COVID-19 impacts trade school seniors as they look to enter workforce

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GUILFORD COUNTY, N.C. — The stay-at-home order is not just impacting the way students learn, it has also cost many of them across the state to lose valuable jobs.

At the beginning of April, after a decline in workplace orders, Desmond Johnson, a senior at Academy at Smith High School, was furloughed from Starr Electric in Greensboro.

Johnson was working at the company through an apprenticeship through Guilford County Schools. The job was a crucial part of his “hands-on” learning as he looked to become an electrician.

“My plan was to go straight into the workforce by the end of May,” the senior said. “Go out to job sites, work on houses, businesses. That’s going to be pushed back a little bit into June, if this keeps going.”

Dr. Eboni Chillis is the executive director of the Career and Technical program with Guilford County Schools. She explained that the district will do what it can to make sure he, and others in the apprenticeship programs, can continue once COVID-19 runs its course.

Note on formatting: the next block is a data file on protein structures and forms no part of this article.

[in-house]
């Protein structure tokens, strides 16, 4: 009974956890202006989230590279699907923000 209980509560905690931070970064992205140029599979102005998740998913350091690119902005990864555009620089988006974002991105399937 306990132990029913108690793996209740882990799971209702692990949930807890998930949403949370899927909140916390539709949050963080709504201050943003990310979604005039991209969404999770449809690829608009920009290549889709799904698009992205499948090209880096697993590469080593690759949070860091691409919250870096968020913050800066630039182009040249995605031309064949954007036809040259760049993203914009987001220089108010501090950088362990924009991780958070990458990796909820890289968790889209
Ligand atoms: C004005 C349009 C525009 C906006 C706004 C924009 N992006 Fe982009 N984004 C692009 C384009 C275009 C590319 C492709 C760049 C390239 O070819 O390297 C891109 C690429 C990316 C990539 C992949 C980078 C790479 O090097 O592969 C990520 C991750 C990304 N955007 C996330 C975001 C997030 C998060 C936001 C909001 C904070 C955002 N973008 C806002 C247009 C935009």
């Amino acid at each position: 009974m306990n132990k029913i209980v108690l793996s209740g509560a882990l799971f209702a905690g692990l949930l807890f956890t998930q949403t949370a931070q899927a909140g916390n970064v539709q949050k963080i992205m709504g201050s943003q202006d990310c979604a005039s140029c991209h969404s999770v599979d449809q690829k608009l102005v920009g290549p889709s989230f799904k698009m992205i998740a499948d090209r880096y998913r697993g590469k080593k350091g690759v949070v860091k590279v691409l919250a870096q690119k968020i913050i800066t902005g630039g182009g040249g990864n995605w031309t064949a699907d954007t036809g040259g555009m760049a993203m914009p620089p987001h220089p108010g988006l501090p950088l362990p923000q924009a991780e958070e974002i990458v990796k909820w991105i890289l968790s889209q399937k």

“How do we support these seniors to make sure they have some sort of authentic experience the same as prior to COVID-19. We expect the companies to make sure our students matriculate through,” Chillis.

On top of support through apprenticeship learning, GCS has enhanced the online learning techniques for those in trade skills classes.

“You will find in that job field, their training is both hands-on and online. Where you have to participate in simulations,” Chillis explained.

The school district has moved to using the learning tool Canvas. Through this online approach, students are being put through real-life scenarios through a virtual simulation.

“Two weeks, three weeks, two months, it’s really a short interruption, because most of these fields have a simulated experience,” she described.

Other students, who are more advanced in their studies, are turning to using their skills in the real world.

For example, Johnson is using notes from his class to study electricity in his own home.

“You see this big box with all of these switches, and you don’t think much of it. When you start doing the electrical work you start to realize, that’s the breaker, that’s the switch. Keeping your mind sharp,” he said.

While there is no set timetable for when Johnson will return to his apprenticeship, he and Chillis agreed that this could all change the trade job career outlook.

Chillis going as far as to say that this could lead to the creation of new types of trade jobs on the market.

“Careers are ever-changing based on the industries in which we know, today, tomorrow and into the future,” Chillis.

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